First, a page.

NORWELL — Residents of Brigantine Circle, a heavily wooded neighborhood with sprawling homes and spacious yards, have grown accustomed to outages. They were in the dark for four nights after Hurricane Irene hit in 2011 and can count on at least one extended outage a year.
“We’re a small street, so we never have expectations that we’ll be the first to get our power back,’’ resident Mark Hanson, 57, said Tuesday as he walked with his wife and daughter near the cause of the latest outage, a large pine tree that splintered under the force of Sandy’s winds and crashed down on power lines.
They were among the Massachusetts residents tested by Hurricane Sandy. Like other towns and cities, Norwell coped, counted its blessings, then got down to the business of cleaning up.
As dozens of rapid-response teams spanned the state to assess damage caused by Sandy, residents and officials in Norwell expressed relief that for the most part, the impact of the storm was minimal. Residents pitched in to help remove branches, clumps of wet leaves, and pine needles from driveways and streets.
Power went out suddenly Monday for most of the customers in town served by National Grid, but restoration has come for the majority of them. Of 4,400 customers in town, 3,424 lost power at the height of the storm. As of Tuesday night, 727 remained without power.
Tree-cutting crews arrived on Brigantine Circle early Tuesday afternoon, initiating the task of restoring power there.
“We’re not going to be perfect for everyone, but we’re trying to be as aggressive as possible,” said Charlotte McCormack, National Grid spokeswoman.
Norwell Fire Chief Andrew Reardon said the town was prepared for a historic weather event, but apparently “dodged a bullet” because the damage was not severe.
There was a motor vehicle accident, a head-on collision between two cars on Main Street that appears to be weather-related, Reardon said. Two people were taken to hospitals with serious injuries.
“By almost every indication, this was going to be a significant event and we prepared for that and had an understanding of what could happen,’’ Reardon said. “As prepared as we were, between us and National Grid, we made out well.”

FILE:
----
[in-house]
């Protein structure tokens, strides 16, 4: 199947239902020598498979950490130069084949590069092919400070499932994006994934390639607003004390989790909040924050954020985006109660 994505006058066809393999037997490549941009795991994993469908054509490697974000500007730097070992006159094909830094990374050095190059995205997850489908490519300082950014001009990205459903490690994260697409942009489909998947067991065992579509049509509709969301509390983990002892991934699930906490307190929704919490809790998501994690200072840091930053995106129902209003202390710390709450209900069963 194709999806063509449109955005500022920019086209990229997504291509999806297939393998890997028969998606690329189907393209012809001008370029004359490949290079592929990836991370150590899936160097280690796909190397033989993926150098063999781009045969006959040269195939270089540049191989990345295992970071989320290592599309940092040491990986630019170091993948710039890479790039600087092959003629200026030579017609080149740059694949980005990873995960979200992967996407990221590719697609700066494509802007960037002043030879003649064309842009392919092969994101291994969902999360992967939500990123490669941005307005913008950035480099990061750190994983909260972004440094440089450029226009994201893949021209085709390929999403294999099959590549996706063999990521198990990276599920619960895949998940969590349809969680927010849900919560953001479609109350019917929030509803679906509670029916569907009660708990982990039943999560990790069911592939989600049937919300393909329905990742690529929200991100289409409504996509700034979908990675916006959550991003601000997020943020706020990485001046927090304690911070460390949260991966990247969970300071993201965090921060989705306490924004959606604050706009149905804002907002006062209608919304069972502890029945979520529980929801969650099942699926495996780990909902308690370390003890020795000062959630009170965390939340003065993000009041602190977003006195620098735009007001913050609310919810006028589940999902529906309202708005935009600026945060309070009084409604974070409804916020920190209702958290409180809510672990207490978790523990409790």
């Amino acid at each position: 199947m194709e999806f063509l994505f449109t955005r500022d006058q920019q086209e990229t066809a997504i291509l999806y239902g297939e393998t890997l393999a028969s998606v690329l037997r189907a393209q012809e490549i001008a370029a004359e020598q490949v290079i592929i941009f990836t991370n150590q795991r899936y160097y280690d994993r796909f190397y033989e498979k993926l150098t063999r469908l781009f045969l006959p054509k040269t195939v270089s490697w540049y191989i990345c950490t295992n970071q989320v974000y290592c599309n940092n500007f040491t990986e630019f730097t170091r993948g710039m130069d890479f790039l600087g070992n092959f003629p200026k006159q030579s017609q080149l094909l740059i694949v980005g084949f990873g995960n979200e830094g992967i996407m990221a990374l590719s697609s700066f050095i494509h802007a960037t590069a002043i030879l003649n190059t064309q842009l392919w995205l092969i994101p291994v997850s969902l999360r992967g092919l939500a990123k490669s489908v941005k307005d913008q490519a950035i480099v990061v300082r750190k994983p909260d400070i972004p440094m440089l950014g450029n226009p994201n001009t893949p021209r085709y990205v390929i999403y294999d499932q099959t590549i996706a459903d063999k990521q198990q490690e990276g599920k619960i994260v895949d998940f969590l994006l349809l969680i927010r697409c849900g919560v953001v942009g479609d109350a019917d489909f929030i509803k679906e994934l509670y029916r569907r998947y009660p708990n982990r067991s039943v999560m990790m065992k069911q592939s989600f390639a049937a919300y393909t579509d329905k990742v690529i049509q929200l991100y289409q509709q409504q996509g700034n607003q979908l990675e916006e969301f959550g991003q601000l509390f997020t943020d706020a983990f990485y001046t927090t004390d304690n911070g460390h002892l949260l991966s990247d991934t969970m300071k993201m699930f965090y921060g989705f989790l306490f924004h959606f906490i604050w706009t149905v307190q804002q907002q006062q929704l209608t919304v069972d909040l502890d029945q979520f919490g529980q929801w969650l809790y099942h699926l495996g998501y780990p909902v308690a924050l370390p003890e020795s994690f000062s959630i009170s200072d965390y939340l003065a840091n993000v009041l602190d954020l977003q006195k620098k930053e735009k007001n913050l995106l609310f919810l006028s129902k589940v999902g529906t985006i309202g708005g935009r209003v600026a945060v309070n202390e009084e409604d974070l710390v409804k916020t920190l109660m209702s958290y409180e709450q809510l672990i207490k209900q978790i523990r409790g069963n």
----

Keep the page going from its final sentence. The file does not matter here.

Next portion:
Still, the town did not escaped unscathed, with dozens of downed power lines and fallen trees.
On several occasions, it appeared as though residents dodged serious injury or property damage. A tall oak tree in front of 10 Cape Cod Lane in the Ridge Hill neighborhood fell away from the house at that address, where 18-year-old John Fisher, a senior at Norwell High School, was in his bedroom just feet away at the time, playing a computer game.
And on Brigantine Circle, Andie Williams had moved her car only minutes before the pine fell at the exact spot.
“I was literally parked right there,” Williams said, pointing to the massive tree that was being chopped down by a tree removal crew.
Town Harbormaster Ronald Mott, 66, said there were no incidents on the water. “All the boats were already out of water and it was absolutely quiet. That’s the way I like it.”
Mott was on Cape Cod Lane on Tuesday afternoon, cutting away at the oak tree that fell and throwing logs in the back of his truck. He plans to use the logs as firewood this winter.
Fisher, standing on his porch, looked at the uprooted tree. “We won’t have to rake anymore,” he said. Then he pointed to a light-brown patch on the lawn.
“That’s a small spot caused by the sun. The tree, it protected the rest of the lawn, gave it shade. Now, I guess we have to take better care of the grass because the shade is gone.”
Correction: Because of a reporting error, an earlier version of this story misspelled the name of resident Mark Hanson.